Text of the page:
This story originally appeared in the December 1996 issue of SPIN. We’re republishing it in honor of Bush frontman Gavin Rossdale’s birthday.
Bush aren’t famous. Well, at least not here in their native England. Anonymity, however, does have its benefits. Outside London’s famed Abbey Road studios, for instance. where the band are putting the finishing touches on their second album, Razorblade Suitcase, a small clique of teenage girls have better things to do than inscribe Gorgeous Gavin Rossdale’s name on the hallowed gates, as they would in New York, Los Angeles, or anywhere in between for that matter.
Instead, they breathlessly await a glimpse of Mark Owen, ex of British pop pinups Take That, who’s also recording here at Abbey Road. A few days ago, moon-eyed Take That fans had sidled up to Rossdale in front of the studio and practically begged him for some inside information on Owen’s whereabouts. They hadn’t the faintest idea who Gavin Rossdale was. “I said, ‘I’m just the dishwasher here,'” laughs Rossdale, “‘and nobody tells me anything.'”
Rossdale and band can afford to laugh. Gathered around a TV monitor above the console at cavernous, bilevel Studio 2, the foursome—Rossdale, 29, guitarist Nigel Pulsford, 33, bassist Dave Parsons, 32, and drummer Robin Goodridge, 30—are keeping an eye on BBC2 awaiting a local news item on the subject of their wildly disproportionate U.S success.
Across the room, renowned misanthrope-turned-alt-rock-production-god Steve Albini (Nirvana’s In Utero, PJ Harvey’s Rid of Me, the Pixies’ Surfer Rosa) hunches over a reel-to-reel tape, razor blade in hand, slicing a chunk out of the master of their single-to-be, “Swallowed.” At Rossdale’s urging, the band’s label, Trauma, has pushed up Razorblade Suitcase’s street date to November 19, even though their freshman effort, the quintuple-platinum Sixteen Stone, still rides high on the charts nearly two years after its release.
They’ve just returned to London after a week in New York, where they snatched up MTV’s Viewer’s Choice video award (images of high-school literary magazine phone trees spring to mind). After they cut the album tomorrow, they’re off on a well-deserved five-week hiatus. Loved ones, girlfriends, and the spoils of rock stardom await.
In short, they’re high—high on surviving 200-plus bone-crunching dates on the road, high on surviving some of the nastiest critical putdowns this side of Showgirls, high on surviving the cred problem that can arise when your singer sports fabulous cheekbones. And, oh yeah, high on pot: Rossdale smokes cheeba like Yul Brynner once smoked tobacco. Even Winston, Rossdale’s beloved Hungarian sheepdog, is so happy that he’s torn his tennis ball in half. “If the next record does well, we’ll buy another,” coos Rossdale to his hound.
Winston will have to wait, though. There’s still important work at hand, and at the moment, those hands belong to the wiry, ferretlike Albini. Contrary to his reputation for despising vocals, he’s just spent ten minutes trying to persuade Rossdale to make the whispered “simple, selfish son” line from “Swallowed” louder. “It’s intimate, Gavin,” Albini says. “Think of the trim it’ll get you.”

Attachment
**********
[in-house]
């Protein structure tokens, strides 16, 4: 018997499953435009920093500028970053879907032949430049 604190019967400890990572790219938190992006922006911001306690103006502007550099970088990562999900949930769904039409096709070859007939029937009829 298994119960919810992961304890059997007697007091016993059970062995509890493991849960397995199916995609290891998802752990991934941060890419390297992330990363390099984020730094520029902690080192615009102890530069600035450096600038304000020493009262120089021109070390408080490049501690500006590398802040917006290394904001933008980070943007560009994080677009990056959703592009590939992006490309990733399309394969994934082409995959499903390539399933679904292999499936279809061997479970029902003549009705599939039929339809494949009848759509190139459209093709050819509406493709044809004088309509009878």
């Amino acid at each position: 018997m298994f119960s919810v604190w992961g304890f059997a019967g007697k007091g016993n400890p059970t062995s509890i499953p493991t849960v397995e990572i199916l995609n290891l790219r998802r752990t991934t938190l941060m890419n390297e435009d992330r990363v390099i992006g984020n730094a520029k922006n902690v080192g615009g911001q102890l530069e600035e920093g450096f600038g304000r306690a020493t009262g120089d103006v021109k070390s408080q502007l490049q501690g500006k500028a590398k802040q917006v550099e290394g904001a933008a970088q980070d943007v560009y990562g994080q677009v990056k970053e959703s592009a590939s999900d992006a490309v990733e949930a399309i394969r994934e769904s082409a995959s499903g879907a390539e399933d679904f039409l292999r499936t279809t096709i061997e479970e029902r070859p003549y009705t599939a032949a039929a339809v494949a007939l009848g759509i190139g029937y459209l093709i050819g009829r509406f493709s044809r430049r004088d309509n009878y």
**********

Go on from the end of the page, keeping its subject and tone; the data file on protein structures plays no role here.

Pulsford, Parsons, and Goodridge—ironically, the only member of the band who didn’t sit at the back of the class at school—sit glued to the tube, shouting over to Rossdale and Albini whenever the Bush segment seems about to air. BBC2, however, like the rest of England, is in no great hurry to herald Bush: First there’s the gruesome story of a girl whose mother and sister were bludgeoned to death, then a preview of an Arsenal Football Club match, then an item on beekeepers. “We’re going to be the funny bit at the end,” quips Pulsford.
Pulsford’s right. The BBC reporters state dryly that while Bush “rival Oasis for popularity in the States”—in fact, Sixteen Stone has sales one-and-a-half times that of What’s the Story (Morning Glory)—they’re “virtually unknown here.” They go in search of Sixteen Stone in the local record store, only to find it “in the back catalog section.” Then they get personal. Taking their cameras to Shepherd’s Bush, the London suburb from which the band both hails and distilled its name, they collar random pedestrians and test their Bush awareness. “Bush? Who? Never heard of them,” replies a couple in their 30s, to huge belly laughs from Bush and Albini. Goodridge is most amused. “Next they’ll say, ‘We showed pictures of beekeeper Bill Breasley and of Bush to their mothers, side by side, and more of them recognized the beekeeper.'” Fortunately, their mothers could not be reached for comment.
Truth be told, for a ’90s rock star, Gavin McGregor Rossdale has not known much hardship. He spent much of his childhood in a solidly middle-class neighborhood north of London called Kilburn, not far from the posh digs surrounding Abbey Road. Gavin’s father was a doctor, a general practitioner who handled prominent people, including members of the African National Congress. His parents divorced when he was 11. He nearly flunked out of hoity-toity prep-school Westminster, his soccer career was cut short by an injury, and recently he’s suffered romantic woes, but essentially Rossdale’s got a very lazy bunch of existential demons. If any. Ask a random Londoner of his impression of any band from Shepherd’s Bush, and he’ll immediately reply, “I’d say they’re a bunch of pretentious bastards who are trying to be something they aren’t!”